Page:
LIFE: The Great Challenge - by Royce B. McClure
27 February, 2008.
- FIRST TO COMPLETE IN MINNESOTA, USA.
Linda Groskreutz - Pemberton, Minnesota, USA.
Assembled between December 27, 2007 and February 27, 2008.
I received this puzzle for Christmas from my children and finished it in
62 days. I had a little bit of help from my daughter and a couple of her
friends. It then took my husband 6 months to get it framed and to find a
wall to hang it on.
It was a fun puzzle to put together because of the
picture being so "busy" and colorful. I also have a 9,000 piece puzzle of
the "Tower of Babel" by Ravensburger and an 18,000 piece puzzle "Tropical
Impressions" by Ravensburger that hang on my basement walls. I refuse to
glue them as they can never be taken apart and put together again (most
people think I'm crazy when I say that - but then they think I'm crazy for
doing them to start with).
This is how I mount them so that I can take
them apart and do them again some day:
This puzzle "Life - The Great
Challenge" took 3 sheets of 1/2" plywood cut to size, allowing for a 3/4
border. Using drywall screws, 1" X 4" pine boards were screwed underneath
at the edges and overlapping all the seams on the back side to hold the
plywood together. After the puzzle was positioned on the plywood I used a
3M product that is common in states that have cold weather. It is a
"Window Insulator Kit" that it commonly used on drafty windows or patio
doors. I found the oversized piece at a local Menards store. It can be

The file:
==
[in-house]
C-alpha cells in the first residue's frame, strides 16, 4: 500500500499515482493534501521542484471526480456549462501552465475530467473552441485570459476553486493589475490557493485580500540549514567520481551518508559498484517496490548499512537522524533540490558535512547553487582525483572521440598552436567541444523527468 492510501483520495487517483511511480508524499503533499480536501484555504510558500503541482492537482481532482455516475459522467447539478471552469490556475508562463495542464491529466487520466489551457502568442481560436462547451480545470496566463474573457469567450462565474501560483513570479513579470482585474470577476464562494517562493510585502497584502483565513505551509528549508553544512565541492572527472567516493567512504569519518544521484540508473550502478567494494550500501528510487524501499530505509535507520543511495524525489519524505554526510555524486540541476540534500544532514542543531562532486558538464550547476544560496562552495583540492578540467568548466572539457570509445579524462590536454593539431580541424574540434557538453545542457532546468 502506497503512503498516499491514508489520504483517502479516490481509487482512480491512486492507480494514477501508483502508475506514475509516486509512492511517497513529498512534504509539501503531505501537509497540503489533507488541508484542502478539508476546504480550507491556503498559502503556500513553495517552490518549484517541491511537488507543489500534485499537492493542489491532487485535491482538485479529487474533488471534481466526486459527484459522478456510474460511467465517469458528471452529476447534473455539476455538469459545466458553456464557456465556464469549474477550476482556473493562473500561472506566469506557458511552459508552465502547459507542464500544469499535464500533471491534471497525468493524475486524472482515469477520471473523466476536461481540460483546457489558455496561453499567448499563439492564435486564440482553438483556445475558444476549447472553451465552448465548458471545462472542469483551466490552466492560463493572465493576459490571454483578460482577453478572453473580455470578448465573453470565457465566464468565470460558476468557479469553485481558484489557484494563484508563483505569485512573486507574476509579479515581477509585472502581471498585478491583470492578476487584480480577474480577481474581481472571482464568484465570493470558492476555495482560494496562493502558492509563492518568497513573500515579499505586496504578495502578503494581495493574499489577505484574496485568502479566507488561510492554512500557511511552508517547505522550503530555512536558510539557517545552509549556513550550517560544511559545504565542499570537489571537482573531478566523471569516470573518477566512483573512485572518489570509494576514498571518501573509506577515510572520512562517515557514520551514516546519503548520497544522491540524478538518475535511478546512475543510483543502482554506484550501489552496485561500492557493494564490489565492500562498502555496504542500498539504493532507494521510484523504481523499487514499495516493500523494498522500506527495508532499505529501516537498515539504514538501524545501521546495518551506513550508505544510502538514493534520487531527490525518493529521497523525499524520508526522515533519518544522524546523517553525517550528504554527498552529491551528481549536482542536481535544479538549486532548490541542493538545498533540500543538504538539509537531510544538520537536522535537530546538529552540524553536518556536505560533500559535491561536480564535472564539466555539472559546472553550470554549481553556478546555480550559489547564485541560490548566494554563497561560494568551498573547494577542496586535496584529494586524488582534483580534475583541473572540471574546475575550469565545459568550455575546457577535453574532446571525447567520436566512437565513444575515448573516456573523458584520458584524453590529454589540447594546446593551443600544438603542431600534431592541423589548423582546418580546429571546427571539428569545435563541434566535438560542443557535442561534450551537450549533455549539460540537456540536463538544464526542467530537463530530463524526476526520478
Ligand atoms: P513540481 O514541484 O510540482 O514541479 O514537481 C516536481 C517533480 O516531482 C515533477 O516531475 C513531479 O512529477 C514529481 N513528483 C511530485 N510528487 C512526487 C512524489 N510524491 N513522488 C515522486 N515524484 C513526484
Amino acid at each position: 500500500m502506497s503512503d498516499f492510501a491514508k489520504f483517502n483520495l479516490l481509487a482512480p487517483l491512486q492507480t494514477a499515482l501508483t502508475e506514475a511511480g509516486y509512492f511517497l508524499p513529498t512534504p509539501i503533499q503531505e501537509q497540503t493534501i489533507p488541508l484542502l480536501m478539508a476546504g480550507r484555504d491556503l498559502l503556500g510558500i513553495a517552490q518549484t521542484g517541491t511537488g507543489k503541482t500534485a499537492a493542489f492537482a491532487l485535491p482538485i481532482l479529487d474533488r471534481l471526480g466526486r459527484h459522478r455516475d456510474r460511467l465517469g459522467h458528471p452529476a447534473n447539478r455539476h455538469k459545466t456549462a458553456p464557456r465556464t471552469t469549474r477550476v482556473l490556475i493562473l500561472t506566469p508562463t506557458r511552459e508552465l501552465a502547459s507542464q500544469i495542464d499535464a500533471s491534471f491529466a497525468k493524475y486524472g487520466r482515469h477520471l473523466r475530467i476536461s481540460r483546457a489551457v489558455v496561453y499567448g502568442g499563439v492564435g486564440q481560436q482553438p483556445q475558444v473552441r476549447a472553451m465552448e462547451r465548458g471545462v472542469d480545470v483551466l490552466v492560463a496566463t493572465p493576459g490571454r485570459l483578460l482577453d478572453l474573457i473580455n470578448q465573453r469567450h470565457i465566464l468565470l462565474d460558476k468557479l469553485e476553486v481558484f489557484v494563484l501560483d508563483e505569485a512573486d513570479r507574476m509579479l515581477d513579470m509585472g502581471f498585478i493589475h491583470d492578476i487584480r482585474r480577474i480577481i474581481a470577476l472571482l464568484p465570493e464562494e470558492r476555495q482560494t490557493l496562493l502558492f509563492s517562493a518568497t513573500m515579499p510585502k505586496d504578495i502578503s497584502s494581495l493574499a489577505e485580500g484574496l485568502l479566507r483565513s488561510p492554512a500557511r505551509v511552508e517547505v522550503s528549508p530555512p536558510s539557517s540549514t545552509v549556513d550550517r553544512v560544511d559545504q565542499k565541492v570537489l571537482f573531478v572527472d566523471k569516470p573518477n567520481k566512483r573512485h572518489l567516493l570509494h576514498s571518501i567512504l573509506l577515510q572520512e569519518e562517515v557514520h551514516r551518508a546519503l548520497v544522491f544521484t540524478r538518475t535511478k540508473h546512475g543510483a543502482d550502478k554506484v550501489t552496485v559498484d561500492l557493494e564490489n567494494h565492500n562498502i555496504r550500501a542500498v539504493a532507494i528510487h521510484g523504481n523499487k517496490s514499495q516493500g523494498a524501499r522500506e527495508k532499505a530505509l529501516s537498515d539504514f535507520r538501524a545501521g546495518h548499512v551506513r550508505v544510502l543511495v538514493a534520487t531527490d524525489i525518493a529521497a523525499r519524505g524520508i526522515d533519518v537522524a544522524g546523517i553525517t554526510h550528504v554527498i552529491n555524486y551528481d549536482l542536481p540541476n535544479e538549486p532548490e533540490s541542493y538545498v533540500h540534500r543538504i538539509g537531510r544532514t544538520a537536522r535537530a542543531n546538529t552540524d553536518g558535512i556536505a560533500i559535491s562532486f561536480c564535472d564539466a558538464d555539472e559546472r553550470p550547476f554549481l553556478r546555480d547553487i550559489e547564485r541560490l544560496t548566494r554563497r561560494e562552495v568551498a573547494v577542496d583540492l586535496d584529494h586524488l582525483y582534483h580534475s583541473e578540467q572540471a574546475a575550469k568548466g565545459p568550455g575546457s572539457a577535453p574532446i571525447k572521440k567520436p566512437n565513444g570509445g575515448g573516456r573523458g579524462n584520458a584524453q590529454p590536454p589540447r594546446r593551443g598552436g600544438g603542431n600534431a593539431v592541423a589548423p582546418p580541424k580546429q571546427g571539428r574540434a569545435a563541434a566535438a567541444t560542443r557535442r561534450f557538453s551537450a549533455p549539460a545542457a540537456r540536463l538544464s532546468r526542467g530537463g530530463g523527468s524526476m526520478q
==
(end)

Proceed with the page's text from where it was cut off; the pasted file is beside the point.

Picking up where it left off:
purchased online also. It comes in different sizes, so be sure the piece
you are getting will be big enough.
I raised the plywood and puzzle up
off the floor by putting eight 5-gallon pails under it. I applied the 3M
two-sided tape to the underside and fitted the plastic insulator kit as
snuggly as possible over the puzzle and attached it to the tape. I then
used a hair dryer to "shrink" the wrinkles out of the plastic. Since my
hair dryer kept overheating, it took several tries to get that
accomplished. The insulator kits are made to heat shrink.
My husband and
I then put a border around the puzzle (trim purchased at the Lowe's store
that had been backcut by the thickness of the puzzle pieces). Drywall
screws were used from the back side to hold the border on. Because I have
a fear of the pieces bowing out and falling in a heap, I had removed 6
pieces in each of 2 rows about 1/3 and 2/3's of the way down from the top.
I put them into a ziploc bag and taped them to the back side of the
plywood for safe keeping. In those spots, I screwed a painted wooden
"button" to give some extra hold throughout the center of the puzzle, as
an extra precaution. The puzzle is now ready to be mounted to the wall. My
first two puzzles are screwed directly into the wall through the borders,
but this one I plan to hang using 3 screws with hooks and 3 eye screws
that are attached to the puzzle.
I look forward to the next "World's Largest Puzzle" that I'm sure will
come out in the future. My only problem being, that I have no more walls
large enough to hold any more of them, so I would have to move. The
problem with moving would be that my current puzzles will not be able to
be removed from the house without taking them apart.
Pemberton, MN, USA
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